Sulfate Aerosol EvolutionEntry ID: ucar.scd.vets.vg.rs
Abstract: The NCAR Community Climate Model (CCM3) is used to model sulfate aerosols in
the atmosphere that originate from coal burning and smelting operations around
the globe.Researchers at NCAR used the CCM3 model to show global sulfate
aerosol evolution and how sulfate aerosols are transported between different
continents. The sulfate aerosols shown here are primarily from ... man-made sources
including coal burning and copper smelting. Other natural sources (20% of the
total) such as dimethyl sulfide produced by phytoplankton in the ocean and
volcanic emissions are not modeled in this case study. Emissions are seasonal.
For example, in Europe, there tends to be more coal buring during the winter to
produce energy for heating. In the US, however, emissions are more constant.
Like Europe, coal is burned in the winter to produce power for heat, but
because of energy demands for air conditioning systems, which are more
prevalent in the US than in Europe, yearly sulfate emissions are more constant
in North America.
Seasonal variations, however, are dominated by the chemical process of
converting sulfides into sulfate aerosols. A process which requires sunlight
and water vapor. These elements are more prevalent in the North American
summer, and so we see peak levels in June, July, and August.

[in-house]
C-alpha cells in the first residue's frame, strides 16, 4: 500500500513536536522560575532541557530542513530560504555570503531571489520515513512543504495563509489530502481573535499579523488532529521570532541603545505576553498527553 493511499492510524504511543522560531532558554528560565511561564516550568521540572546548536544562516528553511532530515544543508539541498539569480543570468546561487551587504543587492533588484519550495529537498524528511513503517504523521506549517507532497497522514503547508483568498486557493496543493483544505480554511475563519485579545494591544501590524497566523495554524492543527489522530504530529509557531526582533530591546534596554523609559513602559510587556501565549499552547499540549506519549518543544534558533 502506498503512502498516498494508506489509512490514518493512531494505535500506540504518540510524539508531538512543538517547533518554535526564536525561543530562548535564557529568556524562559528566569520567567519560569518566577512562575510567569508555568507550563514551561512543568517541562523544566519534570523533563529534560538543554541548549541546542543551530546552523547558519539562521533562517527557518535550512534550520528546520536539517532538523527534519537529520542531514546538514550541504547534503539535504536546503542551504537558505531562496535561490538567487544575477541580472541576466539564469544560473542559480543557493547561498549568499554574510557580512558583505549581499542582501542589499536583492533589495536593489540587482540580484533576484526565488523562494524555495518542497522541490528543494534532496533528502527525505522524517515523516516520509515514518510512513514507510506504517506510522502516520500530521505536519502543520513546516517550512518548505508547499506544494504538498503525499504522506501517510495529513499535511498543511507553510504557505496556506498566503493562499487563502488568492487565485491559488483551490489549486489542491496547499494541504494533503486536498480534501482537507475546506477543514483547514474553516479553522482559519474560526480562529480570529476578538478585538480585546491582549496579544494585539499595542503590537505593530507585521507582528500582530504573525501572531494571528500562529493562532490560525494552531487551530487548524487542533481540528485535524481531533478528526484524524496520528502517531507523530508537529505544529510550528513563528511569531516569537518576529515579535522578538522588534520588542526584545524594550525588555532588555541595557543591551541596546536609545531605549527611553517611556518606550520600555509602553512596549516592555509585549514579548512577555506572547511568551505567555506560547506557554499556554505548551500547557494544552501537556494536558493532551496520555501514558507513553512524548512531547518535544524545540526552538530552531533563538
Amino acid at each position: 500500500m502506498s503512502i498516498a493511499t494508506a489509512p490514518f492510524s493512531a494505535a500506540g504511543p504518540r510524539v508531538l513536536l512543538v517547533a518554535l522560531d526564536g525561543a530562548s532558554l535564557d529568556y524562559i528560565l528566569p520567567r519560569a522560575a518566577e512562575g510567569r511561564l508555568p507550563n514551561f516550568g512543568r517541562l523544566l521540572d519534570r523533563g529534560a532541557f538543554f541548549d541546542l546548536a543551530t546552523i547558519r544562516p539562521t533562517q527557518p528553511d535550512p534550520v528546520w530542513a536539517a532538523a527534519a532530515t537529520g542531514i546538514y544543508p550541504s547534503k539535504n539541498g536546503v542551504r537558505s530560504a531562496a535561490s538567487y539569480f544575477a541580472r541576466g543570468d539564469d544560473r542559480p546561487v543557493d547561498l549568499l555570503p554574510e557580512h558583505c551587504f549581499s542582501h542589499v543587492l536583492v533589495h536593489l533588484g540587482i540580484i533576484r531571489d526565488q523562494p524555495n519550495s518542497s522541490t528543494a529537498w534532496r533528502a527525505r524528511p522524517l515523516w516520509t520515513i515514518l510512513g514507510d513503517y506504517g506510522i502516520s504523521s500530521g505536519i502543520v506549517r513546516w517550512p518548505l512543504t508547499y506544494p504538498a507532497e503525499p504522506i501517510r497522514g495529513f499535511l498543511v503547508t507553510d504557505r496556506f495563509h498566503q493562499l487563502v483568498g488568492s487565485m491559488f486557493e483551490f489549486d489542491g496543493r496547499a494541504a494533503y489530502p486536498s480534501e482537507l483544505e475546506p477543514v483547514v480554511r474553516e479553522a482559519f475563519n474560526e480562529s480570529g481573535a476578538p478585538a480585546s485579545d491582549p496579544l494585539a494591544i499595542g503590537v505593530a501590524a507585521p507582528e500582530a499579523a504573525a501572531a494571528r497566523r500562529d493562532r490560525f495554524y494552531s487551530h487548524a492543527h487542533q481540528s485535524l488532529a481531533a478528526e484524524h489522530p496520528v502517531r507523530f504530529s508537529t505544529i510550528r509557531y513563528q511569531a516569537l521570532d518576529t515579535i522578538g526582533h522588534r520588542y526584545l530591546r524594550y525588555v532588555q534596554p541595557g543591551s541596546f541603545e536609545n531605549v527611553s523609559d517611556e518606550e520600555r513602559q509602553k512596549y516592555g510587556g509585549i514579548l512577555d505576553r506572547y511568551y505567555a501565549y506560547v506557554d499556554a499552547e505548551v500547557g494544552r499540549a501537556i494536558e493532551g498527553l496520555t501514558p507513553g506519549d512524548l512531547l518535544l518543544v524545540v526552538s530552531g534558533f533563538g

There are two main effects from the increased sulfate aerosol levels in the
atmosphere: the direct and indirect effects. The direct effect is that
radiation is scattered back into space resulting in less energy entering the
climate system. Some theories propose that this leads to a cooler climate and
helps mitigate global warming.
The indirect effect is that the sulfate aerosols act as cloud condensation
nuclei resulting in the formation of more drops compteting for the same amount
of water vapor. This produces clouds that persist longer and that have smaller
droplets that do not precipitate as easily, and they are brighter, reflecting
even more radiation. This, in turn, may offset the greenhouse effect.
Data Set Citation
Dataset Originator/Creator: Phil Rasch (scientist), Mary Barth (scientist), Jeff Kiehl (scientist), Tim Scheitlin (animator)Online Resource: http://cdp.ucar.edu/browse/browse.htm?uri=http%3a%2f%2fdataportal.u...
Start Date: 0001-01-01
Temporal Resolution: 1 Day
Temporal Resolution Range: Daily - < Weekly
Use Constraints Copyright 2002, University Corporation for Atmospheric Research (UCAR)
Distribution Size: 1 GB
Extended Metadata Properties
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Creation and Review Dates
Last DIF Revision Date: 2016-01-27